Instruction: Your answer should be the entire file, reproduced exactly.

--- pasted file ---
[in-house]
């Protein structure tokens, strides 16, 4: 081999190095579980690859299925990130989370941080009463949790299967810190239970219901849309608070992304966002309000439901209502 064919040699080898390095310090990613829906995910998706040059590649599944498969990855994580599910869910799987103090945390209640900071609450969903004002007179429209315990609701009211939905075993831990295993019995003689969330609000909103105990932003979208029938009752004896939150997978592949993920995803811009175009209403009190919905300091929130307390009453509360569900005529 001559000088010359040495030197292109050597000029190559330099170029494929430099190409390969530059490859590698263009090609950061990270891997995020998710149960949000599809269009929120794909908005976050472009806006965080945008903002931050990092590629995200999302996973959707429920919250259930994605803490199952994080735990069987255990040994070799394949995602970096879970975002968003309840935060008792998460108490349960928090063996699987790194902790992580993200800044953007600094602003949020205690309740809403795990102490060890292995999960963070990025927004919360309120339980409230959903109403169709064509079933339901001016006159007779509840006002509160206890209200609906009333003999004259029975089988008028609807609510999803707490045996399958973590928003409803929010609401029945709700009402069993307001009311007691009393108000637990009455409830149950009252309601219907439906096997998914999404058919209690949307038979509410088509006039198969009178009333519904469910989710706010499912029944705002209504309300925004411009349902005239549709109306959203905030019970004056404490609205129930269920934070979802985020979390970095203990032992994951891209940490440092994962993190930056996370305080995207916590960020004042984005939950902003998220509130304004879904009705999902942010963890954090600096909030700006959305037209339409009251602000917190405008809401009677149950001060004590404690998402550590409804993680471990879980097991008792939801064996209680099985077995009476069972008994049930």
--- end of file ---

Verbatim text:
[in-house]
């Protein structure tokens, strides 16, 4: 081999190095579980690859299925990130989370941080009463949790299967810190239970219901849309608070992304966002309000439901209502 064919040699080898390095310090990613829906995910998706040059590649599944498969990855994580599910869910799987103090945390209640900071609450969903004002007179429209315990609701009211939905075993831990295993019995003689969330609000909103105990932003979208029938009752004896939150997978592949993920995803811009175009209403009190919905300091929130307390009453509360569900005529 001559000088010359040495030197292109050597000029190559330099170029494929430099190409390969530059490859590698263009090609950061990270891997995020998710149960949000599809269009929120794909908005976050472009806006965080945008903002931050990092590629995200999302996973959707429920919250259930994605803490199952994080735990069987255990040994070799394949995602970096879970975002968003309840935060008792998460108490349960928090063996699987790194902790992580993200800044953007600094602003949020205690309740809403795990102490060890292995999960963070990025927004919360309120339980409230959903109403169709064509079933339901001016006159007779509840006002509160206890209200609906009333003999004259029975089988008028609807609510999803707490045996399958973590928003409803929010609401029945709700009402069993307001009311007691009393108000637990009455409830149950009252309601219907439906096997998914999404058919209690949307038979509410088509006039198969009178009333519904469910989710706010499912029944705002209504309300925004411009349902005239549709109306959203905030019970004056404490609205129930269920934070979802985020979390970095203990032992994951891209940490440092994962993190930056996370305080995207916590960020004042984005939950902003998220509130304004879904009705999902942010963890954090600096909030700006959305037209339409009251602000917190405008809401009677149950001060004590404690998402550590409804993680471990879980097991008792939801064996209680099985077995009476069972008994049930």